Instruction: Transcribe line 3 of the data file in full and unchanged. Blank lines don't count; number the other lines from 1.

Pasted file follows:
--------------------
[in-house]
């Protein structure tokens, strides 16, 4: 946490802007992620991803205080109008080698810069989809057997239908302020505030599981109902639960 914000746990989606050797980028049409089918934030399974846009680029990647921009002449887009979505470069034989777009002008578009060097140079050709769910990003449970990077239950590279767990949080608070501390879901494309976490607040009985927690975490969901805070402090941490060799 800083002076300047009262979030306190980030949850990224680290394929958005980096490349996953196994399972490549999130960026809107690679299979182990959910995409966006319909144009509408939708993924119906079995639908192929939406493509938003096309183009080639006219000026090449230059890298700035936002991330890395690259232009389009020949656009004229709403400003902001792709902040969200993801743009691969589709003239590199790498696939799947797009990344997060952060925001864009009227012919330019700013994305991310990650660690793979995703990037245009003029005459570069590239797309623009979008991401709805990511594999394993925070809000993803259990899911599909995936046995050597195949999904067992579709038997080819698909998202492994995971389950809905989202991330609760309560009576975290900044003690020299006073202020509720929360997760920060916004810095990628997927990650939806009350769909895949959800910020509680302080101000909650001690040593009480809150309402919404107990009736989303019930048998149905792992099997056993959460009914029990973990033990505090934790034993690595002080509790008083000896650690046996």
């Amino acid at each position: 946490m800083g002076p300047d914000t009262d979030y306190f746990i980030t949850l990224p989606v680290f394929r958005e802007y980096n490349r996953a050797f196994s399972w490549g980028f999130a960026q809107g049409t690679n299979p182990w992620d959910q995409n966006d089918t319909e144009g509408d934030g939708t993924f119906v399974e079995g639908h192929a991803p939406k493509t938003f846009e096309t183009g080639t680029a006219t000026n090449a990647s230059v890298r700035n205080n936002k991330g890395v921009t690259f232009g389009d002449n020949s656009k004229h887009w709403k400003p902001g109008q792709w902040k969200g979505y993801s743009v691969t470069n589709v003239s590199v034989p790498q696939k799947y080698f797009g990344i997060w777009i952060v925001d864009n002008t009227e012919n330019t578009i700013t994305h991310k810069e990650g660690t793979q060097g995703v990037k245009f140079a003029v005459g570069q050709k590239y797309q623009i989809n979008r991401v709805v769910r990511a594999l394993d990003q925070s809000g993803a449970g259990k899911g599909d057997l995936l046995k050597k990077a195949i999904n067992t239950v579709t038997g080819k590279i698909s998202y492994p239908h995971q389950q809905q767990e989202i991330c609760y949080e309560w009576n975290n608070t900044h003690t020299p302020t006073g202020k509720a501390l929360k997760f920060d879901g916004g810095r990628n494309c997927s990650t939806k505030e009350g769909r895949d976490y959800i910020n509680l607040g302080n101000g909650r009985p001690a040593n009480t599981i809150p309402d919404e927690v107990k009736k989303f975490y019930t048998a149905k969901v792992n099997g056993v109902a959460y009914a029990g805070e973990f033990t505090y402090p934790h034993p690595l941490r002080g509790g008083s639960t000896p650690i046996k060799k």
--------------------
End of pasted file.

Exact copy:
């Amino acid at each position: 946490m800083g002076p300047d914000t009262d979030y306190f746990i980030t949850l990224p989606v680290f394929r958005e802007y980096n490349r996953a050797f196994s399972w490549g980028f999130a960026q809107g049409t690679n299979p182990w992620d959910q995409n966006d089918t319909e144009g509408d934030g939708t993924f119906v399974e079995g639908h192929a991803p939406k493509t938003f846009e096309t183009g080639t680029a006219t000026n090449a990647s230059v890298r700035n205080n936002k991330g890395v921009t690259f232009g389009d002449n020949s656009k004229h887009w709403k400003p902001g109008q792709w902040k969200g979505y993801s743009v691969t470069n589709v003239s590199v034989p790498q696939k799947y080698f797009g990344i997060w777009i952060v925001d864009n002008t009227e012919n330019t578009i700013t994305h991310k810069e990650g660690t793979q060097g995703v990037k245009f140079a003029v005459g570069q050709k590239y797309q623009i989809n979008r991401v709805v769910r990511a594999l394993d990003q925070s809000g993803a449970g259990k899911g599909d057997l995936l046995k050597k990077a195949i999904n067992t239950v579709t038997g080819k590279i698909s998202y492994p239908h995971q389950q809905q767990e989202i991330c609760y949080e309560w009576n975290n608070t900044h003690t020299p302020t006073g202020k509720a501390l929360k997760f920060d879901g916004g810095r990628n494309c997927s990650t939806k505030e009350g769909r895949d976490y959800i910020n509680l607040g302080n101000g909650r009985p001690a040593n009480t599981i809150p309402d919404e927690v107990k009736k989303f975490y019930t048998a149905k969901v792992n099997g056993v109902a959460y009914a029990g805070e973990f033990t505090y402090p934790h034993p690595l941490r002080g509790g008083s639960t000896p650690i046996k060799k």